A few times over the past couple of months I have run into a situation where removing NON EMPTY from a slow MDX query radically improved the response time. The symptom was clear, but not predictable. Earlier this week, we were able to pin down at least one specific scenario that definitely triggered the NON EMPTY slowness.
We were using Excel (2003) as the client, and had a large set (customers) on rows. Excel's default NON EMPTY behavior was filtering away the uninvolved customers. Everything worked well until we added a second measure. The query went from 1 second to 10+ minutes (or so). The measures were both calculated members that did a direct reference to base measures, and they did have the NonEmptyBehavior property set to the base measure.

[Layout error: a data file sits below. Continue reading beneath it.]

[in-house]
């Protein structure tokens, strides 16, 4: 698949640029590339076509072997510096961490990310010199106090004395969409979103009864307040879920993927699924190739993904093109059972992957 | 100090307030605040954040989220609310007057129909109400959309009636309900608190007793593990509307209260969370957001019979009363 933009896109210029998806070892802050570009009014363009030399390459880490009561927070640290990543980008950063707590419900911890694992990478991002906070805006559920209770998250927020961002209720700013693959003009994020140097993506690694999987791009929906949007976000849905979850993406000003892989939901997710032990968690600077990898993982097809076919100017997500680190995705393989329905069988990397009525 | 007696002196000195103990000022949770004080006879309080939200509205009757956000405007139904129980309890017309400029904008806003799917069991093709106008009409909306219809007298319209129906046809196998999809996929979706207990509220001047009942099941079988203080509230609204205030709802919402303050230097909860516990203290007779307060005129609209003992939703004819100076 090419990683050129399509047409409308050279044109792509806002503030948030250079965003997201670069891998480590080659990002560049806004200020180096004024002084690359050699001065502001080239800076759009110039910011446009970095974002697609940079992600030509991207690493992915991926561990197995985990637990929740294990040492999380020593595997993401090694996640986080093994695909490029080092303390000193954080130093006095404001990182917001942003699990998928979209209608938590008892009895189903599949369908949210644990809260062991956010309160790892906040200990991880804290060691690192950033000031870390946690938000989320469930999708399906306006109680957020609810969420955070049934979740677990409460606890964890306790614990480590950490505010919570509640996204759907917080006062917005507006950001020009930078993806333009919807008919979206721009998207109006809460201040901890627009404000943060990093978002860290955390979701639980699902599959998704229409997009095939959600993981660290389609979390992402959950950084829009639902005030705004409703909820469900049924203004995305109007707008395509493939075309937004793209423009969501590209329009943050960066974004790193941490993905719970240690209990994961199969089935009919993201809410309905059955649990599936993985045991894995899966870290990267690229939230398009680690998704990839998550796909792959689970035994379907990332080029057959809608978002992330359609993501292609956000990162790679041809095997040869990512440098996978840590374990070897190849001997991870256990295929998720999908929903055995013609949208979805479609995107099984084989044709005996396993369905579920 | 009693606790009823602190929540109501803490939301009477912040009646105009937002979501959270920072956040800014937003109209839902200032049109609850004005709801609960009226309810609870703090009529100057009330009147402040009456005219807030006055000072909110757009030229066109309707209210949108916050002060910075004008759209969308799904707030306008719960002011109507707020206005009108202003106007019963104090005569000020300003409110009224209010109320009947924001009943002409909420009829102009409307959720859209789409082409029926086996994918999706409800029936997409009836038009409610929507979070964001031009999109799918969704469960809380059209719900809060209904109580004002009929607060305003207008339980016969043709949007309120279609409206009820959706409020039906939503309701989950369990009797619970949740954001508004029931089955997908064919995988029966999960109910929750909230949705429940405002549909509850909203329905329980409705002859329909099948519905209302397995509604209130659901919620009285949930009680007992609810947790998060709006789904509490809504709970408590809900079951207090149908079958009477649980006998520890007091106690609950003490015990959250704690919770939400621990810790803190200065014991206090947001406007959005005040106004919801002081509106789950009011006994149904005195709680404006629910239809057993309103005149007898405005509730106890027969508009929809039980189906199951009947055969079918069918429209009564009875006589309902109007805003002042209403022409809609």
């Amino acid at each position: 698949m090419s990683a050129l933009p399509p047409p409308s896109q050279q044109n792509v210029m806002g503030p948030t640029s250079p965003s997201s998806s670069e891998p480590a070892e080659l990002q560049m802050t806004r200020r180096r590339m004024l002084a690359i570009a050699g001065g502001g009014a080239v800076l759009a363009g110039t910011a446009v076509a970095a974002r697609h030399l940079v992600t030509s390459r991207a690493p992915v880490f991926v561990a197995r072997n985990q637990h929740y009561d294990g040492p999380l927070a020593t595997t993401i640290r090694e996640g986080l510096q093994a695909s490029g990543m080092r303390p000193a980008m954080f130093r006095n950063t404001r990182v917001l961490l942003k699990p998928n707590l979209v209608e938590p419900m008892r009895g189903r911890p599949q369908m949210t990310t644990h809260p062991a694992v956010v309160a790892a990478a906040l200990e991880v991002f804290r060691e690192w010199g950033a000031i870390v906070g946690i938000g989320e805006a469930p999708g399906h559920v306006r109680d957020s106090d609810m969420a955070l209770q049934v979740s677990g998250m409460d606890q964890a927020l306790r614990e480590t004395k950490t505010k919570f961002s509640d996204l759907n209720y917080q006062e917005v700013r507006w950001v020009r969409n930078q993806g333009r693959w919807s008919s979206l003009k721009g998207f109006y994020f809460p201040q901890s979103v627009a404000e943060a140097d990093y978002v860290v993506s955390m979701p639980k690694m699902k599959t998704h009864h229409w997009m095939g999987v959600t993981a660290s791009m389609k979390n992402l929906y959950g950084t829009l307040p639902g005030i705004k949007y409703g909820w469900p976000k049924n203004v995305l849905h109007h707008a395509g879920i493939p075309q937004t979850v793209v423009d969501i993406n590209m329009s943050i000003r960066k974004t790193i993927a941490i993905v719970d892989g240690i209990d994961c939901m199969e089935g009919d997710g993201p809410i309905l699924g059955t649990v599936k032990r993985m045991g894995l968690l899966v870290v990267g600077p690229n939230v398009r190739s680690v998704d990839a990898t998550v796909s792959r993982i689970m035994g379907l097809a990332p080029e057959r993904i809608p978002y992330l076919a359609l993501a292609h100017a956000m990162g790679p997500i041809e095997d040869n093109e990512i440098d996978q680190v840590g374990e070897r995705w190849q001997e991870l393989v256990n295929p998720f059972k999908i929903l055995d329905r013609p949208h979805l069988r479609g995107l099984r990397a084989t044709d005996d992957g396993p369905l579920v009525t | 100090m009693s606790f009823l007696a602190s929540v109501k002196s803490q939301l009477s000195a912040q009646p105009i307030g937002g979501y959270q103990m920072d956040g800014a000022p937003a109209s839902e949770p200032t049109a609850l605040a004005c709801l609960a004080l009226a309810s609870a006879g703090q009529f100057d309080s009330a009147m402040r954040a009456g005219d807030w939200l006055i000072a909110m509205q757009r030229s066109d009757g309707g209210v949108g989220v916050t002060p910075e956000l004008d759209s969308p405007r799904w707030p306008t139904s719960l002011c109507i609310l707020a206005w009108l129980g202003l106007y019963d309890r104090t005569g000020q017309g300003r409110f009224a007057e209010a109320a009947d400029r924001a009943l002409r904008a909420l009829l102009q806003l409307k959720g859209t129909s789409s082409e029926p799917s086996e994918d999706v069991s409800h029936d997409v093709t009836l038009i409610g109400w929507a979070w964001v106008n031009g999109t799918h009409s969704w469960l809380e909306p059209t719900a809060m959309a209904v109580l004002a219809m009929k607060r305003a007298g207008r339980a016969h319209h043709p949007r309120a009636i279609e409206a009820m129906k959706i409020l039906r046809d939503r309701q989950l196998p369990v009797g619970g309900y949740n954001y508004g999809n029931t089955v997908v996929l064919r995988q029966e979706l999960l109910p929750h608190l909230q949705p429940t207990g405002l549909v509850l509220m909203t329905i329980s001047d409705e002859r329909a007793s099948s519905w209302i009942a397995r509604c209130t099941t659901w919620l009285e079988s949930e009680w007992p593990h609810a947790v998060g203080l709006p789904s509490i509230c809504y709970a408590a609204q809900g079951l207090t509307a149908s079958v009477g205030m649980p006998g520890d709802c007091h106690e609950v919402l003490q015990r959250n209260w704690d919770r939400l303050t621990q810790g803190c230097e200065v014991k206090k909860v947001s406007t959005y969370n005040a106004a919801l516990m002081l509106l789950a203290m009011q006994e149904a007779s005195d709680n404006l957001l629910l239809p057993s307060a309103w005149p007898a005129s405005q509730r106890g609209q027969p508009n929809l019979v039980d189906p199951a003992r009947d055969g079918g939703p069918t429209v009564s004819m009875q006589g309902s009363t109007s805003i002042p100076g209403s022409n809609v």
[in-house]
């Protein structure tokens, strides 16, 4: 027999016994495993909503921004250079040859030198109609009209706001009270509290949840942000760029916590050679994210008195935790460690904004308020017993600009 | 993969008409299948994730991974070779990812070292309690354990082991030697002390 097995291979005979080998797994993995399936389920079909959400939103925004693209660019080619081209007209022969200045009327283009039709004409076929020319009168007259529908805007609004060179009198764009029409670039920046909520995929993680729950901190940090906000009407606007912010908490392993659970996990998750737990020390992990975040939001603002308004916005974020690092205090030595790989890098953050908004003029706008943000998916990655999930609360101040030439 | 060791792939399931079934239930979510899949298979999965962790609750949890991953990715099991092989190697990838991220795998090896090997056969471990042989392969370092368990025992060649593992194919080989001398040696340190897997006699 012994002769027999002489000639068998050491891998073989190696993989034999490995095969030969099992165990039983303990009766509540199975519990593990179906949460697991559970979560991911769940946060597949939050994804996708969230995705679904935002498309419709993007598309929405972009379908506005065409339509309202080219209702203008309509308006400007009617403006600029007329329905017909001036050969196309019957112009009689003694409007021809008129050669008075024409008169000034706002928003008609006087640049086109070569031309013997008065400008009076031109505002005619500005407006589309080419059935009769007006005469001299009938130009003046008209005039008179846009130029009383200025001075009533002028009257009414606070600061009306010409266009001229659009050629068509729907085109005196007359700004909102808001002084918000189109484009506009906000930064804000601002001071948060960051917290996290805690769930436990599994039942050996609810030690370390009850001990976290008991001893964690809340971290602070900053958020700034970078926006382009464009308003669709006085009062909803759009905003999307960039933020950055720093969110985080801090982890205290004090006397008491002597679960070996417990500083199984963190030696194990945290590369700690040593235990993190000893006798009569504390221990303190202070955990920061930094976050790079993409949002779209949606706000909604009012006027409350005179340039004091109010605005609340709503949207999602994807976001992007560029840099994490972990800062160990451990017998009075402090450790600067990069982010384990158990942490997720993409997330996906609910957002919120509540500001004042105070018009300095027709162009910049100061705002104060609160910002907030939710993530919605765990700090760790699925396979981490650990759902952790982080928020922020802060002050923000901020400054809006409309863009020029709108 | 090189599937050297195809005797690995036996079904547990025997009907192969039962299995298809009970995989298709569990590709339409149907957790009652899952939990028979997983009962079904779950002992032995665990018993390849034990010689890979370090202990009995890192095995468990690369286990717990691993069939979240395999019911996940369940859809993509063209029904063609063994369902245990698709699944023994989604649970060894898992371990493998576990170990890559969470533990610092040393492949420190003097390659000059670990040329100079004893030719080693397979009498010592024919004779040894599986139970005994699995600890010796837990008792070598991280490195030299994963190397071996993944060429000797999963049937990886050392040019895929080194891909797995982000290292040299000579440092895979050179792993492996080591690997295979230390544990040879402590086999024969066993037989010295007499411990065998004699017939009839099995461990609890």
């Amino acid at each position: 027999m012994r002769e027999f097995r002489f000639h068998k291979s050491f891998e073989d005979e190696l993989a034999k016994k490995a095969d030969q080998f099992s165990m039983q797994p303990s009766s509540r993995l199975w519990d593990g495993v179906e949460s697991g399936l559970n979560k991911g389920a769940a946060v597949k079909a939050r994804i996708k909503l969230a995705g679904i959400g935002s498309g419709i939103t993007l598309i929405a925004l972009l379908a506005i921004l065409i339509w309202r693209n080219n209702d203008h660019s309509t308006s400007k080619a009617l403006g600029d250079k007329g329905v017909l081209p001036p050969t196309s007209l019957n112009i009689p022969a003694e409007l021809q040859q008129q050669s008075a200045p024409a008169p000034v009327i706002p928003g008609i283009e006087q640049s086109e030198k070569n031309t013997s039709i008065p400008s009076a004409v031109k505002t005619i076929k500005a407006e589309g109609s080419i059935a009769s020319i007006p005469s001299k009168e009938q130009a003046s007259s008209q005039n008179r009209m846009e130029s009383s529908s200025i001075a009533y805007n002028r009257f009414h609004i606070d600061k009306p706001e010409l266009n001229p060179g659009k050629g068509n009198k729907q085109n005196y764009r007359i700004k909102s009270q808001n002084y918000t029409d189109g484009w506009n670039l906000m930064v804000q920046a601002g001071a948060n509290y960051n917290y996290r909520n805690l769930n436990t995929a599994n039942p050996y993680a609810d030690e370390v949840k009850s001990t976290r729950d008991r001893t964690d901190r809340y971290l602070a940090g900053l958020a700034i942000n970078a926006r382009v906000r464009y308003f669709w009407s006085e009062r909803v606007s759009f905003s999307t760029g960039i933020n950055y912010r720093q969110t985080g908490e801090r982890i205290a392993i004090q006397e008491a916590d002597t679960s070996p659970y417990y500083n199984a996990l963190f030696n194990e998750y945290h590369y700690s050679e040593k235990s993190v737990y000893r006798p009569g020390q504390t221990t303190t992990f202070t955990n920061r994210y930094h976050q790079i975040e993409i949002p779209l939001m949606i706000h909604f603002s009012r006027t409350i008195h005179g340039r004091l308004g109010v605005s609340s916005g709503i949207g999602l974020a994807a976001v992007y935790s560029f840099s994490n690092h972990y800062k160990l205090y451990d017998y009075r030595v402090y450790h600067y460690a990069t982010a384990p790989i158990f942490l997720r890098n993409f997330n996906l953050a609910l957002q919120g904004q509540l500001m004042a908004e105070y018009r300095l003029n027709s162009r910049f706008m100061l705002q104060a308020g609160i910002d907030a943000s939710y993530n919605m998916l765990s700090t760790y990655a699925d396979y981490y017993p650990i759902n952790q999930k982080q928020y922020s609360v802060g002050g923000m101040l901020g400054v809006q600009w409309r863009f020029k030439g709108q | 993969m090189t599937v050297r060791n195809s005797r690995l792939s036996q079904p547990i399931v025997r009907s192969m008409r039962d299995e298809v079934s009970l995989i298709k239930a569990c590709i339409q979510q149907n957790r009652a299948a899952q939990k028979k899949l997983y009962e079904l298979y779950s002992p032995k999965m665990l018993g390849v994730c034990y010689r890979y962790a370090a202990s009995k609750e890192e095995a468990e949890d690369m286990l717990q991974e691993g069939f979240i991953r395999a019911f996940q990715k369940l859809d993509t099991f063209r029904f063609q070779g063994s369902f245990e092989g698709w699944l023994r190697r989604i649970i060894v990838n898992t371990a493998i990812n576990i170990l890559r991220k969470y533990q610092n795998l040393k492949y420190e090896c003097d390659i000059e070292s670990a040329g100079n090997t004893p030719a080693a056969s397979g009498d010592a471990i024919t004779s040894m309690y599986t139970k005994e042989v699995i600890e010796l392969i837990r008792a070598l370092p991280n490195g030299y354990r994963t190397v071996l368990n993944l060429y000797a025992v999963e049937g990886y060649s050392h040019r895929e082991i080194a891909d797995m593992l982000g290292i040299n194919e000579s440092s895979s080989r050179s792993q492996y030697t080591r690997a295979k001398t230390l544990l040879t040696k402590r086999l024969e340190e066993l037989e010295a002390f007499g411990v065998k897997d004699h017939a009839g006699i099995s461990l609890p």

After some troubleshooting, we observed that the speed hit happened only when the measures were on the Rows axis. If we put the measures on the Columns axis (i.e., a different axis from the large set), it went back to being really fast. The reason adding a second measure slowed it down was because with one measure, Excel puts the measure into the Where clause, but with two, it defaults to put the "Data" on rows.
So the solution (aka workaround) is to simply add the multiple measures to the report before adding the large dimension. With two measures on the report, you can move the measures to columns and then add the large dimension. It's a bit of a pain, but the difference between 10 minutes and 1 second is worth it.
My speculation is that 2005 is trying to optimize NON EMPTY behavior so that it's similar to the speed benefits of NonEmptyCrossjoin. If it gets the optimization right (which happens when the measures are on a different axis), it's blazingly fast. If it gets the optimization wrong (which happens when the measures are on the same axis), then the calculated member is evaluated for each member of the large set and it's distressingly slow.
- Reed Jacobson